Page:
Assistance to Individuals With Disabilities in Reviewing the Rulemaking Record
On request, we will supply an appropriate aid, such as a reader or print magnifier, to an individual with a disability who needs assistance to review the comments or other documents in the public rulemaking record for these proposed regulations. If you want to schedule an appointment for this type of aid, please contact the person listed under FOR FURTHER INFORMATION CONTACT.
Complete, accurate, and reliable data are essential for effective decision-making and for implementing the requirements of the Nation's education laws. The Department's ability to collect, store, and manage education data efficiently through electronic means allows for easier submission by States and reduces duplication of collections and burdens on States. It also facilitates the efficient use of data for analysis by program officials and other interested parties. Implementation of the No Child Left Behind Act of 2001 (Pub. L. 107-110) (NCLB) requires that educators have accurate and reliable data to assess the Nation's progress in reaching the goal of ensuring that every child achieves high academic standards. These data help educators know where they need to focus their attention in order to improve the academic achievement of all students.
In 2003, the Department launched the Performance-Based Data Management Initiative (PBDMI) to design an elementary and secondary education data collection system that would: (1) Increase the analytical capabilities of Federal, State, and local governments in their efforts to improve outcomes for students; (2) improve the quality, timeliness, and accessibility of data; and (3) reduce State reporting burden by streamlining data collections and eliminating duplication in reporting. Through this initiative, the Department developed the Education Data Exchange Network (EDEN), a central repository and electronic data collection system for over 140 common data elements on student achievement, school characteristics, demographics, and program financial information. States have been submitting data to EDEN voluntarily for the past two years. The Department is now increasing the EDEN capabilities to include, in addition to the Web-based interface that allows States to submit data electronically into EDEN, a capability for States, Department staff, and, eventually, the public, to query the database and independently analyze the data, subject to all applicable privacy protections for disclosing statistical data. To signal the increased capabilities of the system, the Department is renaming EDEN and the expanded Web-based interface “ED Facts.” Accordingly, unless otherwise noted, for purposes of this preamble, the expanded system will be referred to as “ED Facts.”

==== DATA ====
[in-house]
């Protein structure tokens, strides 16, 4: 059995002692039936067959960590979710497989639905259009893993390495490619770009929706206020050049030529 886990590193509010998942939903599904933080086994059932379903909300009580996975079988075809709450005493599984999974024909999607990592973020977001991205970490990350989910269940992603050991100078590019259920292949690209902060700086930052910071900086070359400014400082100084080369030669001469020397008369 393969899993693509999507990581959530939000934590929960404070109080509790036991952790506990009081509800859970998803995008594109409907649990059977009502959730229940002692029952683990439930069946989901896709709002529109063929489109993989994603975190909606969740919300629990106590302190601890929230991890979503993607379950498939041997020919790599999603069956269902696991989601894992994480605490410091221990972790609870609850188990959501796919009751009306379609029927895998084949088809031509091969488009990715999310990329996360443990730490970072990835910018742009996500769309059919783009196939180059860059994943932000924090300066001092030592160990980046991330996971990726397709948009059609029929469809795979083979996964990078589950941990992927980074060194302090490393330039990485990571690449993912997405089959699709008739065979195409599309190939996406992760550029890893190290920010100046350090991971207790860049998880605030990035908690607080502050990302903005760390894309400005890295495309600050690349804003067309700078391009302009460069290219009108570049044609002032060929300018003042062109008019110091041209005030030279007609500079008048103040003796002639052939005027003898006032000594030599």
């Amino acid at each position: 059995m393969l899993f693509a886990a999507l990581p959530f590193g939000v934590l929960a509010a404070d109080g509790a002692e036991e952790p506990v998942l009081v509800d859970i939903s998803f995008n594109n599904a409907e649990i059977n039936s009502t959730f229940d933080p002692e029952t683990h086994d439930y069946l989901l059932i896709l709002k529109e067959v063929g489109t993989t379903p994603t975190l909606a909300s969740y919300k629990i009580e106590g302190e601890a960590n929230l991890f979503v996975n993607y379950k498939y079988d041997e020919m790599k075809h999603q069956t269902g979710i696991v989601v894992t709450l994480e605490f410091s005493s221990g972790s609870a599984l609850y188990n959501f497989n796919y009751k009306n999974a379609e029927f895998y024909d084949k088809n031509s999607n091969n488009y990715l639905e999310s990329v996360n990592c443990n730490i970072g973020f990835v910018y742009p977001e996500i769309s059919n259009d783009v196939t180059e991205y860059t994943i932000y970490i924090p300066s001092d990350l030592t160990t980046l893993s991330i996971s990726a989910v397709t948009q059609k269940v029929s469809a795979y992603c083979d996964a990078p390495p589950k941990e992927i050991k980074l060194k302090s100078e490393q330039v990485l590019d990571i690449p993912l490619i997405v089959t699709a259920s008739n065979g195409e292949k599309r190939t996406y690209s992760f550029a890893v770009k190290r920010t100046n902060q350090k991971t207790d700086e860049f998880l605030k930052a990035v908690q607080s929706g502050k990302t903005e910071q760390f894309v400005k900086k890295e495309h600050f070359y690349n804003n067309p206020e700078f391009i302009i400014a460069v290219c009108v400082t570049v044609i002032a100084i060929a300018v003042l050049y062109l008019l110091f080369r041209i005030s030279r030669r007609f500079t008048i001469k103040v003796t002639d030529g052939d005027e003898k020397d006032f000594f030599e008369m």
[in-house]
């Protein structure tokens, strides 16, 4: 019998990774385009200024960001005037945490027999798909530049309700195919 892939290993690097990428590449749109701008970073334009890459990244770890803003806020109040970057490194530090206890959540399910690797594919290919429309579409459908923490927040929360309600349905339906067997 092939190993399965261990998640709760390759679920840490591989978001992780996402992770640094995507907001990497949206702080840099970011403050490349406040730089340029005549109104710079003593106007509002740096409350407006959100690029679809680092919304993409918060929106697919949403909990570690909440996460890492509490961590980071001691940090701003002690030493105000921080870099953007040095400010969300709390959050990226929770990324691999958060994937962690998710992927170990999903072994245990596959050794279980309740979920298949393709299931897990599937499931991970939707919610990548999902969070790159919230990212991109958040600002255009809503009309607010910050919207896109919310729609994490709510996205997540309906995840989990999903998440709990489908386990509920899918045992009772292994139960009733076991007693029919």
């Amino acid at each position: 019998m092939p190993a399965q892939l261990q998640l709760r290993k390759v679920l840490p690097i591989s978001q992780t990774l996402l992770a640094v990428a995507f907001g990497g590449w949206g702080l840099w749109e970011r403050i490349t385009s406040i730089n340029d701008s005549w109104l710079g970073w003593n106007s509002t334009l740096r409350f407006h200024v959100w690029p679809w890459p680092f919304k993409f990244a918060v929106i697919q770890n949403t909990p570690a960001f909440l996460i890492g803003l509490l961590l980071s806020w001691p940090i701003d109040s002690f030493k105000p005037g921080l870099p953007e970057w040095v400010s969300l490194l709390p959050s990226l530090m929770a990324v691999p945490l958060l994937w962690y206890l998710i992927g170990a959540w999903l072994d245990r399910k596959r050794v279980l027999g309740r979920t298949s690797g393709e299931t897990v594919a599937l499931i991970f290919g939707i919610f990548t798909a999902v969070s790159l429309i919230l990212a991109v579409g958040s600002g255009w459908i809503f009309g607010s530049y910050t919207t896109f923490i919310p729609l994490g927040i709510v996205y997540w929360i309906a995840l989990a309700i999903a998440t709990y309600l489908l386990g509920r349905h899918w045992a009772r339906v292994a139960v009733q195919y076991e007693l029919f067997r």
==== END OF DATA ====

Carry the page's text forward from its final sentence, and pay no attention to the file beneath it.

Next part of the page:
To date, submission of data through ED Facts has been voluntary and, therefore, regardless of whether States have reported data through ED Facts, they have been required to continue reporting data through dozens of existing data collections required by Congress and administered by the Department. These collections frequently request duplicative data, including, in particular, data on student achievement and school demographics. The Department has designed ED Facts to obtain the most commonly collected data elements so that States need only report these data once, through a centralized, electronic process. As ED Facts is implemented completely, the Department will retire dozens of separate data collections, either in full or in part, and reduce State reporting burden significantly.
Nearly every State has submitted electronically some portion of the data that it eventually will be required to submit to the Department through ED Facts. However, ED Facts will only reach its full potential in reducing duplicative State reporting burden and increasing the ability of the Department and States to analyze and improve student achievement if all States provide their data through the system.
Beginning with the data from the 2006-07 school year, the Department intends to obtain approval, pursuant to the PRA, of an information collection request that would require States to submit electronically through ED Facts the program and demographic information that States currently are required to report under separate and overlapping collections. This data collection request will eliminate the need for States to submit reports under current separate and overlapping collection instruments because the Department intends to discontinue any existing data collections that require submission of data that will be subject to the ED Facts information collection request. Start Printed Page 24826